On Memorial Day morning, Puyallup Chairman Bill Sterud stood at the Veteran’s Memorial outside the Tribal Health Authority honoring the 76 tribal members who fought for our country, and for our Tribe, who have passed on.
“They’re all over in our cemetery now,” he said, “and when I come here on this day, I think of each and every one of them.”
Chairman Sterud spoke of his own family members who fought in foreign wars and of the tribal members who fought and came home only to experience the decay of Native culture and Native rights.
“Many came home from World War II and our reservation had been devastated,” he explained. “Couldn’t fish in the rivers… and they got militant. It was slow because there weren’t any attorneys. There wasn’t anything like that. It was just people meeting in homes putting together a plan. And their plan worked. They got a lot of that from serving in World War II for us, for our country.”
Moderated by tribal elder and veteran Michael Sisson, the Tribal Veteran’s Memorial Ceremony was attended by many veterans of numerous tribes and their families. A cool breeze slowly blew the clouds away and made the flags of the Veteran’s Memorial flutter at half-mast.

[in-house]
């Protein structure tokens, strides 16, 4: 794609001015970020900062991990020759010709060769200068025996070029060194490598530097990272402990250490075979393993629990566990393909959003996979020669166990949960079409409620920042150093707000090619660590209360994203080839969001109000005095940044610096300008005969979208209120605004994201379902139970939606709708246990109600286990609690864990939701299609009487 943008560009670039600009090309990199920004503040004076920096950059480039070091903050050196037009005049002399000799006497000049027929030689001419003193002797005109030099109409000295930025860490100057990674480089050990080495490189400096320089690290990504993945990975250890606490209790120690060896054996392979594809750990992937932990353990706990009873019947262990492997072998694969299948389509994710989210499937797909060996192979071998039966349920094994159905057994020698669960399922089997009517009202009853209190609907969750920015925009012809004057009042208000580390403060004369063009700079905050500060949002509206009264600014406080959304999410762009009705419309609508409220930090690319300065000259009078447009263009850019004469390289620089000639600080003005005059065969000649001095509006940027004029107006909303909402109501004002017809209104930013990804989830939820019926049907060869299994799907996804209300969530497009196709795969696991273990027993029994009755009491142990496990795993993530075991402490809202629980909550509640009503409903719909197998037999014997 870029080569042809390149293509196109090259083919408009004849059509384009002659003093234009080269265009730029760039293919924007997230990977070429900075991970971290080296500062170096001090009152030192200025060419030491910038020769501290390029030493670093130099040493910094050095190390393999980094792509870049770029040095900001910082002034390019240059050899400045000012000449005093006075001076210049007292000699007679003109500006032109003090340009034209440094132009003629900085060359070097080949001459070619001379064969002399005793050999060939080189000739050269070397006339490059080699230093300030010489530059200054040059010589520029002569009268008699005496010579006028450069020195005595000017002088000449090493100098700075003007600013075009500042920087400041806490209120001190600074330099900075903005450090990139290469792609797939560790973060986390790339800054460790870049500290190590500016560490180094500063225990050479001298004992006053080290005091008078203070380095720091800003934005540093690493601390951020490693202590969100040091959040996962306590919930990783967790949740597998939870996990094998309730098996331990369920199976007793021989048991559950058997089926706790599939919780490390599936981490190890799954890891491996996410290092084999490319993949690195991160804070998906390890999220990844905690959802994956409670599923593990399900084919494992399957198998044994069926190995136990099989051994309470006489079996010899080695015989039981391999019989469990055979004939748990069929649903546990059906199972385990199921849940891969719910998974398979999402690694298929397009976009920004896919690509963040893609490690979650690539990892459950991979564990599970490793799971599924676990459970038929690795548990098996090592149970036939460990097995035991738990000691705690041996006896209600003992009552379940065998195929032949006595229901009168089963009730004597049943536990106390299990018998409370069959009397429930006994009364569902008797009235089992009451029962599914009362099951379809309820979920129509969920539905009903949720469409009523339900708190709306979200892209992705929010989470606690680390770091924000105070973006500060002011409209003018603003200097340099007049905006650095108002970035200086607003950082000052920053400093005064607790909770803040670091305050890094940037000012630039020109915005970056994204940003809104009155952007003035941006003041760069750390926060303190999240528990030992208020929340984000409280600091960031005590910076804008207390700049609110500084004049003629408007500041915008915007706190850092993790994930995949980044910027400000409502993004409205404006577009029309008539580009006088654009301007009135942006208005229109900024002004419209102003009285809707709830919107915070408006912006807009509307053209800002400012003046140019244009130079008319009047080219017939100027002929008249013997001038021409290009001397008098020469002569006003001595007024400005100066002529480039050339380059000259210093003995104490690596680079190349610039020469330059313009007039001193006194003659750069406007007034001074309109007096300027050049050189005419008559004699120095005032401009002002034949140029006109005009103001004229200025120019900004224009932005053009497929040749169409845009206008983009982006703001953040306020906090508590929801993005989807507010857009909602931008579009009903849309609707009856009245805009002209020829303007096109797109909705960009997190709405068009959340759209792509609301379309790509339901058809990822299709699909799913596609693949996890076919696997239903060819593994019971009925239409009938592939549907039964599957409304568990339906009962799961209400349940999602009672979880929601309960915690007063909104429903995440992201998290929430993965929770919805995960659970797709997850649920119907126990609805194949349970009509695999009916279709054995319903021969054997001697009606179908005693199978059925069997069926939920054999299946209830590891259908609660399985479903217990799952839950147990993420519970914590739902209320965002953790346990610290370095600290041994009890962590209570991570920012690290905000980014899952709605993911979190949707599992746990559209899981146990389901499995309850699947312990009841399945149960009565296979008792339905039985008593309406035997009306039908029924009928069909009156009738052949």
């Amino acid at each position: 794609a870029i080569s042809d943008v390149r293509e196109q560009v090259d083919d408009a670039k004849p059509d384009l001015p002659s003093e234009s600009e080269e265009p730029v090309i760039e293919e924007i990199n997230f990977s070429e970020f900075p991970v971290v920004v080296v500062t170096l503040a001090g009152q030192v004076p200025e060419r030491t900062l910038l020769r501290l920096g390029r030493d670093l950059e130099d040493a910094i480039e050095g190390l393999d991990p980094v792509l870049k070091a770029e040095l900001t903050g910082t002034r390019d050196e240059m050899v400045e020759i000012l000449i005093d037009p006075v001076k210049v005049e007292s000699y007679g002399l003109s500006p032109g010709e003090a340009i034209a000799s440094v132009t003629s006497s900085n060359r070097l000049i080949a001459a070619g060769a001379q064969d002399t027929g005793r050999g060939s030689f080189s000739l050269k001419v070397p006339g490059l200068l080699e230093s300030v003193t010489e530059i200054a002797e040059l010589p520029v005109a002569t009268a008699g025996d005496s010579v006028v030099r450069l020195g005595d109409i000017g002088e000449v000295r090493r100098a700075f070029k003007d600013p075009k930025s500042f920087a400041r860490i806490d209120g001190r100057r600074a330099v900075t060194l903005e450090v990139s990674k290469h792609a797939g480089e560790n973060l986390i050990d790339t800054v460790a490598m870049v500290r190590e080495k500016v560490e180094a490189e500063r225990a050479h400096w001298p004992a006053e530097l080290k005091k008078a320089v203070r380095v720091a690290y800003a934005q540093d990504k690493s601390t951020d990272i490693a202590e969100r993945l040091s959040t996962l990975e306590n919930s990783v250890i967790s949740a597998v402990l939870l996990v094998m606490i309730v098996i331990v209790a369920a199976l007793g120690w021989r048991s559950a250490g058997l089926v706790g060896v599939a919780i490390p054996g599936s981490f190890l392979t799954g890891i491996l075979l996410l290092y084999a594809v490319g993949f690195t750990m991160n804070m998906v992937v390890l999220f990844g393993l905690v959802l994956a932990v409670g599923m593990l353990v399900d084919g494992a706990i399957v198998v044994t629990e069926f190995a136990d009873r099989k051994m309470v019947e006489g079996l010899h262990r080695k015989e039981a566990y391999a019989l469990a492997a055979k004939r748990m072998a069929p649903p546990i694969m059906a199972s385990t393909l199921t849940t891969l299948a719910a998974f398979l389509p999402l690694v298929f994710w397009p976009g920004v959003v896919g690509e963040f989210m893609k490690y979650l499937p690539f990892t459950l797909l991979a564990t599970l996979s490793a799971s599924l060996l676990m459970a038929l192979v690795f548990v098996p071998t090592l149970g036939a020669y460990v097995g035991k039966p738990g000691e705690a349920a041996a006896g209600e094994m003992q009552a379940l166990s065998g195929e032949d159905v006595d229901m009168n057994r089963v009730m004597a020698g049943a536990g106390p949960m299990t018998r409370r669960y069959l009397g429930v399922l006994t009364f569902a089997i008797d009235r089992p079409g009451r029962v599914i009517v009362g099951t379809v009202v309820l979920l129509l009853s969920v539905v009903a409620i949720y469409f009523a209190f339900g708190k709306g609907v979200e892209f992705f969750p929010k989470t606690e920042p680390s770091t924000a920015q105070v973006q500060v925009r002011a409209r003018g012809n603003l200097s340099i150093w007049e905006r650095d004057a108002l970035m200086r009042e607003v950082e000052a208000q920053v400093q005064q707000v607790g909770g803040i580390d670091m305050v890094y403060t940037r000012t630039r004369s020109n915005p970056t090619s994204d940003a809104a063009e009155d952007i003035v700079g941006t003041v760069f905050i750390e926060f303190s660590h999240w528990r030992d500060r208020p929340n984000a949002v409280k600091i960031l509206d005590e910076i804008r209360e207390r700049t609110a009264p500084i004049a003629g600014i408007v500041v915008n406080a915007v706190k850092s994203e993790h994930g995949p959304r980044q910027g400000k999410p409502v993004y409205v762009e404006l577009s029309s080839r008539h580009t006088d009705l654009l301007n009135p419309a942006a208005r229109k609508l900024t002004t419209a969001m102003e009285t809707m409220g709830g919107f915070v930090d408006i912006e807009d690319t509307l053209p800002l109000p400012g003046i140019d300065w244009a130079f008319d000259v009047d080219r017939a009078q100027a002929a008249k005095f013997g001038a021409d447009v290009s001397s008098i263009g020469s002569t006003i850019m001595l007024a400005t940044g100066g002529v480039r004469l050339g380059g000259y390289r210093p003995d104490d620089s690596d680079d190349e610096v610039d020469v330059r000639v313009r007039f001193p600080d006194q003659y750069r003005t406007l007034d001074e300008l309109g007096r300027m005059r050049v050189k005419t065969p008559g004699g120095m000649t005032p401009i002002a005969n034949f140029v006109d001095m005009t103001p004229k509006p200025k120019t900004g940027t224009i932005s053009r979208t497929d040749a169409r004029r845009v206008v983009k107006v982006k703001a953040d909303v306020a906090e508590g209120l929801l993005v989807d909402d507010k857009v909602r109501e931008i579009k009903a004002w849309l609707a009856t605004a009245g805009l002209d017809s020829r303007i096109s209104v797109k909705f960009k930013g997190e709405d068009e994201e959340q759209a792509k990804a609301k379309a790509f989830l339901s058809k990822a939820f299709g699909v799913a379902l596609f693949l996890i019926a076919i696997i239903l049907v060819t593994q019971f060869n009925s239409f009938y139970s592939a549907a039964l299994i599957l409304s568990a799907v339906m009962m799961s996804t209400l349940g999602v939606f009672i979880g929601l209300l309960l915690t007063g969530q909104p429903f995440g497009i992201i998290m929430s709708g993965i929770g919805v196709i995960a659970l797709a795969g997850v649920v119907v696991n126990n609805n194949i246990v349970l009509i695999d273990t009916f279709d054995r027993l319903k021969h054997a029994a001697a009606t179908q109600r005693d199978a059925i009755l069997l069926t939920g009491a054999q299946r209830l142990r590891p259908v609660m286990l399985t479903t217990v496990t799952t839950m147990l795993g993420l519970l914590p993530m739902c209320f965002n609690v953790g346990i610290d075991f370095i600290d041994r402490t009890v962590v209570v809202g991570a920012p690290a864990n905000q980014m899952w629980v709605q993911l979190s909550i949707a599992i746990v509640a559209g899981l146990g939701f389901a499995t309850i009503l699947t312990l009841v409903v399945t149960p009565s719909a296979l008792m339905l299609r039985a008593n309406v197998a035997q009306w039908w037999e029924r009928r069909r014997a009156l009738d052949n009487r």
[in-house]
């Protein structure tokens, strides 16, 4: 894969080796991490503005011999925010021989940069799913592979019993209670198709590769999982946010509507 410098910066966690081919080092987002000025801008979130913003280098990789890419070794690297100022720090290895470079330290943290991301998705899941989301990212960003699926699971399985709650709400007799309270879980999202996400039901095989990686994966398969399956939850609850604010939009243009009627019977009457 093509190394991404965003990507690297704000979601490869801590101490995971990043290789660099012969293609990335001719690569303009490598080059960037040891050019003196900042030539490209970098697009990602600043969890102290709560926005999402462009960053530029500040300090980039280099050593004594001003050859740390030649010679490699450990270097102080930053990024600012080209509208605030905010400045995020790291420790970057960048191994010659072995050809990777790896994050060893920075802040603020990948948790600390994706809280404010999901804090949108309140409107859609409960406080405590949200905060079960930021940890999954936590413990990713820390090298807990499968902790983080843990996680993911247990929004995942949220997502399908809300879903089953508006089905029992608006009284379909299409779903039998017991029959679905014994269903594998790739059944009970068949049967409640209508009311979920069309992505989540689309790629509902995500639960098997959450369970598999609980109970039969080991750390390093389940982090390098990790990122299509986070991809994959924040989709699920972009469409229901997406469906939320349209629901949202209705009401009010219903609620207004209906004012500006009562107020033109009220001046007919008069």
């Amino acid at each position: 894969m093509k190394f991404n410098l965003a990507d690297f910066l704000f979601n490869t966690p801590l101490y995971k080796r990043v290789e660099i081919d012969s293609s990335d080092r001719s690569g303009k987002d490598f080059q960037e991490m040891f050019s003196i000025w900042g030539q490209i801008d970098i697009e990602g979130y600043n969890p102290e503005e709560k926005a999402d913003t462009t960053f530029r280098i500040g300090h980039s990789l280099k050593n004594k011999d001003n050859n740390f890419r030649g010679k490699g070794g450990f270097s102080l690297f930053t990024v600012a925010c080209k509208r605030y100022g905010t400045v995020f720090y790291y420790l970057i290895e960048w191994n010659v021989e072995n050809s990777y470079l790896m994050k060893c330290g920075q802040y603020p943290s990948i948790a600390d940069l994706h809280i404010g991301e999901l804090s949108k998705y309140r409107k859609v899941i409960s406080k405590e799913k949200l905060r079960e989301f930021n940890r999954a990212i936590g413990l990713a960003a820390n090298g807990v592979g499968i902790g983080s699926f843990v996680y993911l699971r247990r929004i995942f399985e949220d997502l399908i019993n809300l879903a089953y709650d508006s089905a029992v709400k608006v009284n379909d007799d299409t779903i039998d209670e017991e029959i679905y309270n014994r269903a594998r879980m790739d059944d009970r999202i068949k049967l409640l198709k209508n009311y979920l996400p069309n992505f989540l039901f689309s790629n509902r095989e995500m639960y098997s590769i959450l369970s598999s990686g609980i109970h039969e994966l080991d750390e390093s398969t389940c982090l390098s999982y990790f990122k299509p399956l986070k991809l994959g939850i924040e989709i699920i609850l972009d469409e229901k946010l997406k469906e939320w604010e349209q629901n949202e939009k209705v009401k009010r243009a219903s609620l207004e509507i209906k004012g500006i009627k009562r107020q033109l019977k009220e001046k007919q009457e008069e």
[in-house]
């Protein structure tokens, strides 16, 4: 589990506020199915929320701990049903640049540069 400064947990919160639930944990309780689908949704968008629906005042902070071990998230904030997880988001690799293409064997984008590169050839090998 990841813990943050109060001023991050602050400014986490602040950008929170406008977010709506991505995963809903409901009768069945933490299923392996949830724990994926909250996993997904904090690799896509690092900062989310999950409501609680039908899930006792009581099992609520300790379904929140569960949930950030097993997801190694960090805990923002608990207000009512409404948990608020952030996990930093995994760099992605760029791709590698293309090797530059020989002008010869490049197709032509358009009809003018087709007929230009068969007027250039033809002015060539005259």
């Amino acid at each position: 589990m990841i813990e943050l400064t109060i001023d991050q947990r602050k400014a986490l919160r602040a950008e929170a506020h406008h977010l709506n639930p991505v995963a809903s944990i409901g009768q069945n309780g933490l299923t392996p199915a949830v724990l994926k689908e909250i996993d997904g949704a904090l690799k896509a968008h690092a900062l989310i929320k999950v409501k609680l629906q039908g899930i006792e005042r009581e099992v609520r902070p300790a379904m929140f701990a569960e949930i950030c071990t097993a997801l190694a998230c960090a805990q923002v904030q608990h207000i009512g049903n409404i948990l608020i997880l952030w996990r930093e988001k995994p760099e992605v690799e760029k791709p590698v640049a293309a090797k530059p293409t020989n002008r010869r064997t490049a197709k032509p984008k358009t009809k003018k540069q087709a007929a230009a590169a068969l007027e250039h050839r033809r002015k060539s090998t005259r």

Council members Sylvia Miller and David Bean both spoke to the gathering after which tribal elder and veteran Jim Young solemnly read the list of names of Puyallup tribal veterans who’ve passed over. After each of the 76 names were read one by one, tribal members played a single drumbeat in unison.
Some of the fallen warriors had nicknames like Grumpy, Skinny, Dutch or Uncle Buddy. These nicknames reminded everyone that these soldiers were people with friends and families who loved them. They had characters and personalities. They weren’t names in a history book or a set of statistics. They were one of us with deep roots in the community.
As the names were read, some last names appeared twice or even three or four times. There were seniors and juniors, showing fathers and sons who both made the ultimate sacrifice. Sometimes, Jim read the name and called that person a good friend or noted that the person was a cousin of his. Near the end of the list, he read a name that made him stop.
“James Young Sr., ‘Jim’, known to the family as Dad,” he said after a long silence.
A wreath was presented in commemoration of the fallen warriors after which a three-volley salute was made by riflemen and tribal members from VFW Post 2224 of Puyallup. The solemn tones of “Taps” we’re then played as the gathering stood, some saluting, some placing their hand over their heart.
As the flags were raised back up from their former positions at half mast, our memories, love and respect rose as well, reminding us of the honored position the warrior has in our society and of the rich history that tradition has in our tribe.